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Microsoft Shoots Blanks At Windows 7 Users

Redmond this week plans to send a batch of test files to Release Candidate users to validate auto-update systems.
Microsoft on Tuesday plans to ping users of its Windows 7 Release Candidate software with up to 10 updates designed to test its ability to update the operating system on the fly. Feedback mechanisms built into the OS will automatically inform Redmond if the tests were successful.




Windows 7 screen shot
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"Starting this Tuesday (May 12th) we will release up to ten test updates to PCs running the Windows 7 RC in order to verify our ability to deliver and manage updating of Windows 7 in certain real-life scenarios," wrote Brandon LeBlanc, Microsoft's in-house Windows blogger, in a post last week.

Most of the test files will self-install, while a few will require manual installation by the user. "These updates do not deliver any new features or fixes," LeBlanc noted. Microsoft previously dispatched a series of test updates to Windows 7 users on Feb. 24.

Microsoft is ramping up efforts to complete Windows 7 as soon as possible, potentially with an eye to releasing a final version of the operating system in time for the key back-to-school shopping season.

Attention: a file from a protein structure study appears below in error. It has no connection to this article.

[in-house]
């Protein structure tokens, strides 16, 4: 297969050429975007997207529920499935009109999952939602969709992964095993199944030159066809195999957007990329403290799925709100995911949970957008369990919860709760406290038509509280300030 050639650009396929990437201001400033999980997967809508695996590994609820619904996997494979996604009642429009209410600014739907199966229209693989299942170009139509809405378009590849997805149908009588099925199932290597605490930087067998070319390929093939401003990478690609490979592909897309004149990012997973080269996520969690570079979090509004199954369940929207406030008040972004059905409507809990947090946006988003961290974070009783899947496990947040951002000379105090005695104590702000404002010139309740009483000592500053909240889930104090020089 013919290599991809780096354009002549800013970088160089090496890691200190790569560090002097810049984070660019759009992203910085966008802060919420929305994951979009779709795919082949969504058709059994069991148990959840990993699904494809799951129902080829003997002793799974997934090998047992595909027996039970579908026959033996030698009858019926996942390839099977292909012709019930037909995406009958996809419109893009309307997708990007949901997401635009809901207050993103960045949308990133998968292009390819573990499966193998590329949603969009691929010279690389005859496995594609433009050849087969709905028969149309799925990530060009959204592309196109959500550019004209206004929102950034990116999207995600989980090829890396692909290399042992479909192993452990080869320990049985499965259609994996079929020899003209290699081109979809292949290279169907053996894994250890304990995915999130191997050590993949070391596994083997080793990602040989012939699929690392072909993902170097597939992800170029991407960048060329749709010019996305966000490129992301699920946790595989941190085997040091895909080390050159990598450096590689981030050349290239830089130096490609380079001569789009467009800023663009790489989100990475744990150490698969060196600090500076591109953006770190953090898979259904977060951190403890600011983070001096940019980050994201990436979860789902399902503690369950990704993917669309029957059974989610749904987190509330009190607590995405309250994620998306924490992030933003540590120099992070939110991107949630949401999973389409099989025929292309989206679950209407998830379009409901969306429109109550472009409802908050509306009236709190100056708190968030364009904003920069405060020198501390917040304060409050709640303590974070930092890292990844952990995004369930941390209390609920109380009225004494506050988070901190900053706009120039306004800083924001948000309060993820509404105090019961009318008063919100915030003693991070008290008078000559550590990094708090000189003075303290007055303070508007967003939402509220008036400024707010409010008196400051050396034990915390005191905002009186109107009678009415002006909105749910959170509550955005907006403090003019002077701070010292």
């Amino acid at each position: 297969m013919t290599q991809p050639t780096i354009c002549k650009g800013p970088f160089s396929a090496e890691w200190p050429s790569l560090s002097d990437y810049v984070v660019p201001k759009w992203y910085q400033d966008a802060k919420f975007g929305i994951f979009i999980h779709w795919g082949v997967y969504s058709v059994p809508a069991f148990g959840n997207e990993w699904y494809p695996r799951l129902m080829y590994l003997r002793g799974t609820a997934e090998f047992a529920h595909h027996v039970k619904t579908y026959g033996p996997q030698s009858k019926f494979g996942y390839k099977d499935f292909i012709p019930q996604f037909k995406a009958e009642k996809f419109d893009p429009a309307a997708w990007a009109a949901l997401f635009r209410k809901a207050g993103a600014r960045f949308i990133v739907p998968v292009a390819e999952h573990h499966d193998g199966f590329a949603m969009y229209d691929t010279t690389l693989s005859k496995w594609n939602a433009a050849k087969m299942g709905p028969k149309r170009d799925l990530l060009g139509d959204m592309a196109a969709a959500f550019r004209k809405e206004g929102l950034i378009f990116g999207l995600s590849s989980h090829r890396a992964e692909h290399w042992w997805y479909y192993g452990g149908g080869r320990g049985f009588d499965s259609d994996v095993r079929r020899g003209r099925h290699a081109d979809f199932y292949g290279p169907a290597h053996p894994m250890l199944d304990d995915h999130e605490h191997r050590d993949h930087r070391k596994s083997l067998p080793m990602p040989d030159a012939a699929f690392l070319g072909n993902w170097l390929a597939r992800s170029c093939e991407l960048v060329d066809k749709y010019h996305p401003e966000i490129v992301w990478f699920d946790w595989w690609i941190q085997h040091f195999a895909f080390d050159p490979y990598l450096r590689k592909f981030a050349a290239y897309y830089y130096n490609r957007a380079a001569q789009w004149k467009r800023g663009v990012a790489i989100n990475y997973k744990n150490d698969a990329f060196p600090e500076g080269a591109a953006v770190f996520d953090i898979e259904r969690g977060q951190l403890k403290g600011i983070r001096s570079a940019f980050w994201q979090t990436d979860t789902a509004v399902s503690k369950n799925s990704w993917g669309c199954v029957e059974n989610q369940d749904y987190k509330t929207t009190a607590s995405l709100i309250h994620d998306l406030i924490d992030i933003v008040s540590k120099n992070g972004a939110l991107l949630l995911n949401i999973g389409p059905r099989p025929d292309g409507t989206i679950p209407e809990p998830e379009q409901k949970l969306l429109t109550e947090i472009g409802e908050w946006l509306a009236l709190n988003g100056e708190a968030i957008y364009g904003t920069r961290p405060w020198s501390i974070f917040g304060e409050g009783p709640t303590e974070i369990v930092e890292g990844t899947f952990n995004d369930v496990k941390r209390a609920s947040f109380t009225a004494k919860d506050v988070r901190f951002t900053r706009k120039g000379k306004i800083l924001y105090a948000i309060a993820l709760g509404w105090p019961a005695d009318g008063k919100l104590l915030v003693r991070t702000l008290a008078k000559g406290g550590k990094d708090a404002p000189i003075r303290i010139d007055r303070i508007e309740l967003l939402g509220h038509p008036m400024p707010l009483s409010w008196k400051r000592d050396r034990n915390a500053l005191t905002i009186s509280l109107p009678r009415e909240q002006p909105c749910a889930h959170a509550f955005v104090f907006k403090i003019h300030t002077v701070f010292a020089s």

Last week, the company made available a trial version of a software tool that assesses whether a given PC can run Windows 7.

Windows 7 Upgrade Advisor, as it's called, examines a PC's components, including chip, memory, storage, and graphics processor, to automatically determine whether the system can run Windows 7. A beta version of Windows 7 Upgrade Advisor is now available as a download from Microsoft's Web site. LeBlanc didn't state when a final version would be ready.

Also last week, Microsoft made Windows 7 Release Candidate available as a free download from the company's Windows Web site.

Windows 7 RC contains most of the features that will end up in the final version of the OS, including support for touch-screen interfaces, and it's been tested for compatibility with hardware and software from most major vendors through a months-long beta trial program. Still, Microsoft typically warns computer users not to use prerelease software for critical tasks or in key business production environments.

Windows 7 RC will function until June 1, 2010. After that date, users will need to upgrade their PC to a full, paid version of the operating system in order to keep using the software.


InformationWeek has published an in-depth report on Windows 7. Download the report here (registration required).

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